By Constantine Mittendorf
Even today, we keep hearing about new and different ways that human trafficking affects us in the 21st century.
In today’s world, we tend to think of involuntary labor in the context of brothels and sweatshops, and California strictly outlaws human trafficking in these two contexts. While sexual slavery is enforced criminally within our borders, California law also prohibits human trafficking in the supply chains of major retailers. The law currently requires major retailers to publicly disclose their efforts to eliminate forced labor from their direct supply chains. Basically, the law helps stop sweatshops overseas from using what amounts to slave labor to make tennis shoes, children’s toys, and other goods eventually sold in America.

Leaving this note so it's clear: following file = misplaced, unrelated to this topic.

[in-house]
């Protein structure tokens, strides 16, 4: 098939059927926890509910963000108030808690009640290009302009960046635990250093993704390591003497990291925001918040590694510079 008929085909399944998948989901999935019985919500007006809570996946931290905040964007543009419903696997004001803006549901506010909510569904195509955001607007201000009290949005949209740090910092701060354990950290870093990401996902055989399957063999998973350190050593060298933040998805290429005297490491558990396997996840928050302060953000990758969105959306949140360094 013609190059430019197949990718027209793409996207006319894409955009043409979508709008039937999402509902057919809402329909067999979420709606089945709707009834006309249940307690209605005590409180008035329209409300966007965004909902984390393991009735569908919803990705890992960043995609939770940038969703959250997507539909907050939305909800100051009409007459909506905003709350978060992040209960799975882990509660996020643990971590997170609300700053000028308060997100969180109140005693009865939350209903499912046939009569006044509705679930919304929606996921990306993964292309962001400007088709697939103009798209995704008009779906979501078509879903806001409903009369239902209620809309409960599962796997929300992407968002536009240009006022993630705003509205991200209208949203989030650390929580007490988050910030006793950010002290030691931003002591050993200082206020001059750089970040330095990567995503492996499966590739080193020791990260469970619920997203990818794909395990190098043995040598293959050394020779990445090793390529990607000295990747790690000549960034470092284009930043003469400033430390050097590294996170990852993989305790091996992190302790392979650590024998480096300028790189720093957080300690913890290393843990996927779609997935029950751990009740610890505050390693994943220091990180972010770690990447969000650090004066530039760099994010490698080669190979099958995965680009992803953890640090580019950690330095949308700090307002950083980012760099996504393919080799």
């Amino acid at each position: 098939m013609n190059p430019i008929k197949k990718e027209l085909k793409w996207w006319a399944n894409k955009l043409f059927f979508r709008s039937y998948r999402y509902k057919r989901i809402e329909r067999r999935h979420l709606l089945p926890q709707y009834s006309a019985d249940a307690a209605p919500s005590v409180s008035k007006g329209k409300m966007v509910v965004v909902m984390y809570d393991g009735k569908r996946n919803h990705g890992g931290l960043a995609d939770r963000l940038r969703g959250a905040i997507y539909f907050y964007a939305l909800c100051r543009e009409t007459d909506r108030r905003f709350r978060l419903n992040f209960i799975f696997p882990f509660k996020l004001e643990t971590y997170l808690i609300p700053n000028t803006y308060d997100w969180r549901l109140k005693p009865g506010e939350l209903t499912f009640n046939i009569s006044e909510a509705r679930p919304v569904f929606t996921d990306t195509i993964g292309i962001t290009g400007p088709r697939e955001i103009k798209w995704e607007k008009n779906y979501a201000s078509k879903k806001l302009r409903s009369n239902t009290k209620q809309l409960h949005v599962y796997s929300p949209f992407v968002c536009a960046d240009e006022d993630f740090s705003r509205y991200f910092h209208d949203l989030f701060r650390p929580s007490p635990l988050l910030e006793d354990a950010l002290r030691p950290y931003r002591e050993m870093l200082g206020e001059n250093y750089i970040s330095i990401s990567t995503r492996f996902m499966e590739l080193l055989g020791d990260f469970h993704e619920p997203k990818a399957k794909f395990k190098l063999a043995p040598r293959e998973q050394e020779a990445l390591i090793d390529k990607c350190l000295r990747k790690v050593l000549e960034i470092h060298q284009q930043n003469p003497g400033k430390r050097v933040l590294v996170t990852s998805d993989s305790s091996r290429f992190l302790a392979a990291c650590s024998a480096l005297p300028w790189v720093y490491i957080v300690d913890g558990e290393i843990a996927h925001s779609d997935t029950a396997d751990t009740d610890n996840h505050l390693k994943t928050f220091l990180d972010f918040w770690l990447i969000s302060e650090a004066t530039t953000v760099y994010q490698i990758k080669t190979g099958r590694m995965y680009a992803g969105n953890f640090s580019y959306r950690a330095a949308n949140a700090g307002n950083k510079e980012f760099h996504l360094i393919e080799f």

Additionally last month, newspaper reporters discovered fishing boats in Indonesia that had been using slave labor to catch fish bound for American restaurants. Indonesian police rescued nearly 550 men being held as slaves on a remote island. Some of the men had been lured by promises of well-paying jobs, while others had been simply kidnapped to work as forced labor aboard commercial fishing boats. Some men had been held captive for as long as 10 years.
While human trafficking in the restaurant supply chain has not been in the spotlight until recently, it may become a major issue. As we become more informed about the ethical issues regarding the entrées served at our favorite restaurants, it is possible that customers and regulators will become more concerned about the use of actual chains in the restaurant supply chain.